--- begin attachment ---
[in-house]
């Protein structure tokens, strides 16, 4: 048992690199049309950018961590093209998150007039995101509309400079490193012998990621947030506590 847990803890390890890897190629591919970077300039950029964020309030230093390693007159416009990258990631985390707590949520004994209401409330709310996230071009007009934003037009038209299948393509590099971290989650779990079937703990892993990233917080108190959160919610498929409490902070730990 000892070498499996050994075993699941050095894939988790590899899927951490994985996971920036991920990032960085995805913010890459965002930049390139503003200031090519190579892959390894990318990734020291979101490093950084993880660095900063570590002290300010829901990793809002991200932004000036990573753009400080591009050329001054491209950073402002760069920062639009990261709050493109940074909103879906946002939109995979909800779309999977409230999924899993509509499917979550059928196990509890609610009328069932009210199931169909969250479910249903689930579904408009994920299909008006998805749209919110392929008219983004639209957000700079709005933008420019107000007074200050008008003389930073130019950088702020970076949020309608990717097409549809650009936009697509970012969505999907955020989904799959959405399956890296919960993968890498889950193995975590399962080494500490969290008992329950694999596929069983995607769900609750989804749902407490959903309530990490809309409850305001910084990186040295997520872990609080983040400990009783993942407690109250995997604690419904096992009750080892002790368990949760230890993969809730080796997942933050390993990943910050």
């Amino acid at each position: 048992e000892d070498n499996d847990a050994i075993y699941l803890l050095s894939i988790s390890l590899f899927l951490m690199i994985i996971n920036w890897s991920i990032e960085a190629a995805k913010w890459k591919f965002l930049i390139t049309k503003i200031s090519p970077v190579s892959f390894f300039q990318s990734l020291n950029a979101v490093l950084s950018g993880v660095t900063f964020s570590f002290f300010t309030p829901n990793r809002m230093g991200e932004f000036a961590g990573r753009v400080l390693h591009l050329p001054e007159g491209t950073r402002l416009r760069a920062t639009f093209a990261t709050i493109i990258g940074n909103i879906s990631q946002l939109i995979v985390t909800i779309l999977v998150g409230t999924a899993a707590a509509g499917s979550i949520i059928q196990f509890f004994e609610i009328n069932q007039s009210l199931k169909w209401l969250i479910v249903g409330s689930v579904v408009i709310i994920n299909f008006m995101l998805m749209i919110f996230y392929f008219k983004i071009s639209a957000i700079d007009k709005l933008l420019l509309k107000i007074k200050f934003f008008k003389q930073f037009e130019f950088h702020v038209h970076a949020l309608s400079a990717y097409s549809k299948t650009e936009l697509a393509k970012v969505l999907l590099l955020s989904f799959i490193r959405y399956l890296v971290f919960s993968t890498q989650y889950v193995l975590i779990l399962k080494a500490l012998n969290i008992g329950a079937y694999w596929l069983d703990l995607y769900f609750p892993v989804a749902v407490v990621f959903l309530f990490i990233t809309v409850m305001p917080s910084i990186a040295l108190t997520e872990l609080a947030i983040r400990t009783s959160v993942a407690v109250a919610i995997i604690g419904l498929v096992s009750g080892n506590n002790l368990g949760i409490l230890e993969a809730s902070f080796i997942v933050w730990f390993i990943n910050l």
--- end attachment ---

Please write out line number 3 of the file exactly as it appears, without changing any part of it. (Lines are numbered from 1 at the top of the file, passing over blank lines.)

């Amino acid at each position: 048992e000892d070498n499996d847990a050994i075993y699941l803890l050095s894939i988790s390890l590899f899927l951490m690199i994985i996971n920036w890897s991920i990032e960085a190629a995805k913010w890459k591919f965002l930049i390139t049309k503003i200031s090519p970077v190579s892959f390894f300039q990318s990734l020291n950029a979101v490093l950084s950018g993880v660095t900063f964020s570590f002290f300010t309030p829901n990793r809002m230093g991200e932004f000036a961590g990573r753009v400080l390693h591009l050329p001054e007159g491209t950073r402002l416009r760069a920062t639009f093209a990261t709050i493109i990258g940074n909103i879906s990631q946002l939109i995979v985390t909800i779309l999977v998150g409230t999924a899993a707590a509509g499917s979550i949520i059928q196990f509890f004994e609610i009328n069932q007039s009210l199931k169909w209401l969250i479910v249903g409330s689930v579904v408009i709310i994920n299909f008006m995101l998805m749209i919110f996230y392929f008219k983004i071009s639209a957000i700079d007009k709005l933008l420019l509309k107000i007074k200050f934003f008008k003389q930073f037009e130019f950088h702020v038209h970076a949020l309608s400079a990717y097409s549809k299948t650009e936009l697509a393509k970012v969505l999907l590099l955020s989904f799959i490193r959405y399956l890296v971290f919960s993968t890498q989650y889950v193995l975590i779990l399962k080494a500490l012998n969290i008992g329950a079937y694999w596929l069983d703990l995607y769900f609750p892993v989804a749902v407490v990621f959903l309530f990490i990233t809309v409850m305001p917080s910084i990186a040295l108190t997520e872990l609080a947030i983040r400990t009783s959160v993942a407690v109250a919610i995997i604690g419904l498929v096992s009750g080892n506590n002790l368990g949760i409490l230890e993969a809730s902070f080796i997942v933050w730990f390993i990943n910050l």